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Apr 132012
 

New Jersey bars and restaurants may be liable in situations where a server or bartender negligently serves alcohol to a customer and that customer causes injury to another person. Injury could result from a bar fight, car accident or any other type of accident or mishap. In addition, bar customers who injure themselves may be able to turn around and bring legal claims against the bars/restaurants which negligently served them alcohol.

The leading case is Voss v. Tranquilino, a 2010 case in which the New Jersey Superior Court allowed a bar/restaurant customer who was convicted of a DWI to make a claim against the bar for negligent service of alcohol. In other words, a customer who was injured in a DWI which he caused was allowed to sue the bar for serving him alcohol. The decision was later upheld by the New Jersey Supreme Court.

At first glance, it may seem unfair that in New Jersey, someone who was responsible for causing a DWI or DUI is allowed to go after a bar/restaurant for serving alcohol. However, it makes sense, considering New Jersey’s Dram Shop Act. Under this law, bars and restaurants are not allowed to serve alcohol to someone who is visibly intoxicated. This law is relatively straightforward in how it applies. If a bar or restaurant in New Jersey continues to serve alcohol to someone who is already visibly intoxicated and that person later injures themselves or others, the bar/restaurant may be liable.

In order to make out a viable claim against a bar or restaurant under New Jersey’s Dram Shop Act, an injured individual must prove the following 3 elements:

  1. the bartender or server was negligent in serving a visibly intoxicated person or serving a minor under circumstances where the server knew, or reasonably should have known, that the person was a minor,
  2. the injury was proximately caused by the negligent service of alcohol, and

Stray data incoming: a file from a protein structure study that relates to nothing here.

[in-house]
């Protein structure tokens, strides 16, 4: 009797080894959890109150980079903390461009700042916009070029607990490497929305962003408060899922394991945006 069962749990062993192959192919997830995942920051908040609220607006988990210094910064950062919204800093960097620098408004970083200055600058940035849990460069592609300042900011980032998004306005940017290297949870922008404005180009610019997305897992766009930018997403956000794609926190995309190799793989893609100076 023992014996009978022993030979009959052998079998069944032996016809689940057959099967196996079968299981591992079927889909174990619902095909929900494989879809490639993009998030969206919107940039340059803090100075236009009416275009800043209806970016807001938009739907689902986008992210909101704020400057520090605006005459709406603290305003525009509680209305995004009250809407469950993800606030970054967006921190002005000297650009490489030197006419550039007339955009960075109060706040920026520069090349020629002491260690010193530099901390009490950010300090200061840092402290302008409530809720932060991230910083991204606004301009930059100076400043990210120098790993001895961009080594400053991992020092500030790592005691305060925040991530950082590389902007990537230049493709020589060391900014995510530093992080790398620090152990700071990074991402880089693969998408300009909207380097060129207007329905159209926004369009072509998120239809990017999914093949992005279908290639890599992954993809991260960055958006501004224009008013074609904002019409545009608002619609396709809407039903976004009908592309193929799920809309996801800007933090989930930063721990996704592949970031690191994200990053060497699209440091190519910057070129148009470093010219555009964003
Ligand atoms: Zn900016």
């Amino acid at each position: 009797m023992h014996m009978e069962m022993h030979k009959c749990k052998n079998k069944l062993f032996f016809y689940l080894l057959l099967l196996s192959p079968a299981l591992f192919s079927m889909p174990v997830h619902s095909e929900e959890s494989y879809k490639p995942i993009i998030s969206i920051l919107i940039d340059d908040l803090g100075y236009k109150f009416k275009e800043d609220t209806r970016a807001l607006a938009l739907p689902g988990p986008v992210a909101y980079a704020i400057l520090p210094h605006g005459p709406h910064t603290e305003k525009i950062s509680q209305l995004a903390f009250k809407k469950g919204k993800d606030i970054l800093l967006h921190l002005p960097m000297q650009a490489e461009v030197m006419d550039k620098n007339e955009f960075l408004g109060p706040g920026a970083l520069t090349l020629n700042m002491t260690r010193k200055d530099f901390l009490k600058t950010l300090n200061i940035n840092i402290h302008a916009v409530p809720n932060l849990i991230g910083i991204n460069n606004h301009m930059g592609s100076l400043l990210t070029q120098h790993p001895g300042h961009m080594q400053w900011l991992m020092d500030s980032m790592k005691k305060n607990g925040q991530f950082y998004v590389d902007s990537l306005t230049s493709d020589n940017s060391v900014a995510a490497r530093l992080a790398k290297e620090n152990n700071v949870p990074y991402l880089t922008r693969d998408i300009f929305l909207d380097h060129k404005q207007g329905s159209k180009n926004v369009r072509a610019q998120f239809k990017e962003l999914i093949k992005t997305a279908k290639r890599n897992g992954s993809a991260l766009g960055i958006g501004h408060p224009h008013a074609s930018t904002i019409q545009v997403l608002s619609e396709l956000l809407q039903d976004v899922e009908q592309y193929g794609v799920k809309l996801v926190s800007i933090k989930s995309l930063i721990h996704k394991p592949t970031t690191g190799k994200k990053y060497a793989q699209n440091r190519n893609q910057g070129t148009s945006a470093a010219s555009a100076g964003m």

3. the injury was a foreseeable consequence of the negligent service of alcohol.

Successful dram shop cases will depend on the facts and circumstances of the case. In order to prove that a bartender or server negligently served a customer, there must be evidence that the customer was visibly intoxicated when he or she was being served alcohol. This can usually be proven with testimony of other customers who were present at the time.

In cases where a minor was served alcohol, factors such as whether the minor used a false or fake id or whether the minor was even carded will be important to help establish whether the bartender or server should have known that the person was a minor.

Early and proper investigation in these cases is very important to determine whether there is a viable case. In the restaurant service industry, employee retention rates tend to be low. This means that key witnesses may be difficult to locate as time goes on.

To submit your case for review by our Pennsylvania and New Jersey bar/restaurant alcohol liability and accident lawyers, call 800.220.7600. Our lawyers are available for a free, no obligation legal consultation, and can obtain special admission in other states, such as New York or Delaware, on a case by case basis.

**This website does not provide legal advice. Every case is unique and it is crucial to get a qualified, expert legal opinion prior to making any decisions about your case. See the full disclaimer at the bottom of this page.

Last updated: November 13, 2014